Dynamic plays from three important women playwrights, plus a landmark drama by Arthur Miller, a romantic Shakespearean romp and a beloved musical masterpiece will highlight the 2016-2017 Mainstage Season from PlayMakers Repertory Company. The new season is the first selected for the theater by Vivienne Benesch, PlayMakers’ new Producing Artistic Director.
“I couldn’t be more excited about this first season of captivating contemporary plays joined by reimaginings of the iconic classics PlayMakers does so well,” said Benesch. “These great stories of transformation are designed to engage, delight and invigorate.”
Subscription packages are available for purchase. Renewing subscribers can secure their current seats for the new season through April 8. Call (919) 962-7529 or visit https://www.playmakersrep.org/ for information.
Mainstage productions for 2016-2017 are:
“Detroit ‘67” by Dominique Morisseau: Sept. 14-Oct. 2, 2016
The season opens with a regional premiere. The world is shifting for two siblings running an after-hours joint to make ends meet. Tensions mount when dreams diverge, their tight-knit community is threatened by an outsider and the streets erupt in violence in this riveting new play set to a driving Motown beat. The Huffington Post called “Detroit ‘67” “mind-blowing!” and the Star Tribune said it’s “[a] poetic play of fire-fueled dreams and frustrated love set against a backdrop of historic social unrest in Motown.” Morisseau was awarded the Edward M. Kennedy Prize for Drama Inspired by American History.
“The Crucible” by Arthur Miller: Oct. 19-Nov. 6, 2016
Miller’s landmark play gripped PlayMakers’ audiences 40 years ago, but couldn’t be more timely in today’s political climate. The theater crowns its 40th anniversary with a fresh look at this masterful drama exploring the slippery slope of mass hysteria. A Tony Award-winner for Best Play, “The Crucible” was called a “cruelly magnificent play [of] undeniable power” by The New York Times. The Guardian described it as a work “full of raw, visceral power [that] retains its disturbing relevance today.”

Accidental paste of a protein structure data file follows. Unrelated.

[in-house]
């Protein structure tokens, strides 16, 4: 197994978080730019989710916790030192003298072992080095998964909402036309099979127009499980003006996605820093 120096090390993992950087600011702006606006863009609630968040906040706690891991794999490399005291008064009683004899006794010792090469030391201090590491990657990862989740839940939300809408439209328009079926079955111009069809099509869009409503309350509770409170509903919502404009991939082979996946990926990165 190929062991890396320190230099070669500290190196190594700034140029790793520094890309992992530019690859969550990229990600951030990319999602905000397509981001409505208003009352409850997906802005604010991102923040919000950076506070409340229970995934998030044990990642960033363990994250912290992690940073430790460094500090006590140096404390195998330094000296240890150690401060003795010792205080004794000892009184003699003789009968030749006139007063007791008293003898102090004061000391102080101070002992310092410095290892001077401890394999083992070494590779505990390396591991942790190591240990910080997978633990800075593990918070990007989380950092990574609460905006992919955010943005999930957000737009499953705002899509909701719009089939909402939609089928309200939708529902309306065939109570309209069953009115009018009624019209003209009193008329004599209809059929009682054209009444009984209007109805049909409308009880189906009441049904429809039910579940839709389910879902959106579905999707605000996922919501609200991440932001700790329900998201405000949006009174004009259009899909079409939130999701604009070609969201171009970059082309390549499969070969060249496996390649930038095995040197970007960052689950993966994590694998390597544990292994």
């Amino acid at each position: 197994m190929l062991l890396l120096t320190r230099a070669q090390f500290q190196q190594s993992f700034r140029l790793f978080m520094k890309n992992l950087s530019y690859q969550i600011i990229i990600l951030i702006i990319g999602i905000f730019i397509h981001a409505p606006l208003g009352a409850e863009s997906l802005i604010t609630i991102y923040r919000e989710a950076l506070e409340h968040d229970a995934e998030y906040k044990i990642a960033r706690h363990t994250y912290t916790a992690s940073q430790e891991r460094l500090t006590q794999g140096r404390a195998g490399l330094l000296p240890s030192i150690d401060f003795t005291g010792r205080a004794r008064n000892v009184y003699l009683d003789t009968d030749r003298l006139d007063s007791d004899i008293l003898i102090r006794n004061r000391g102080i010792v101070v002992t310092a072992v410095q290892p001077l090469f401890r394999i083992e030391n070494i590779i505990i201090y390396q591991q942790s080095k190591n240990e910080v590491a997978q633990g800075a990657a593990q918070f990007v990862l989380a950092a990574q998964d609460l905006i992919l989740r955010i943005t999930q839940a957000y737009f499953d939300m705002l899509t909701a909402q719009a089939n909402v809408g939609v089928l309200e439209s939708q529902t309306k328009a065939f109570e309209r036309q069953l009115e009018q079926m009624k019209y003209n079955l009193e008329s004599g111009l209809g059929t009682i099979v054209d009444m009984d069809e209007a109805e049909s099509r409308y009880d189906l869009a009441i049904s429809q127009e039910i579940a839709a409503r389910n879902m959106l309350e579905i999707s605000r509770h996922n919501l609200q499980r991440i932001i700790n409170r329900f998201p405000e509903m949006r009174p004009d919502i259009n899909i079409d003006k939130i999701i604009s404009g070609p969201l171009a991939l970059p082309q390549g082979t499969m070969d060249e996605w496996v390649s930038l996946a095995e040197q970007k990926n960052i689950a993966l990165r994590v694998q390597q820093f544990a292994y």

“The May Queen” by Molly Smith Metzler: Nov. 23-Dec. 11, 2016
This regional premiere is a savvy new comedy about shifting expectations that asks “Whatever happened to your high school ‘queen’?” Everyone wonders what happened to Jen Nash, Kingston High’s beautiful 1997 May Queen. When she suddenly resurfaces back in town as a temp worker things are a far cry from what anyone had imagined. It’s a mixed up mash-up when an unexpected high school reunion meets the hilarity of “The Office.” The Huffington Post raved, saying “The May Queen” is “an inspired tragicomedy…crackling with humor and raw emotions.”
“Intimate Apparel” by Lynn Nottage: Jan. 25-Feb. 12, 2017
Esther sews elegant intimates for high society and fallen women alike, fashioning an independent path in her search for love and respect. “Intimate Apparel” is a compelling look at the joys and sorrows of an African-American seamstress told against the rich tapestry of 1905 New York. The Observer called the play “quietly subversive … a defining piece of American drama.” Nottage, herself a Pulitzer Prize-winner, garnered Best Play nods from the New York Drama Critics’ Circle and Outer Critics Circle.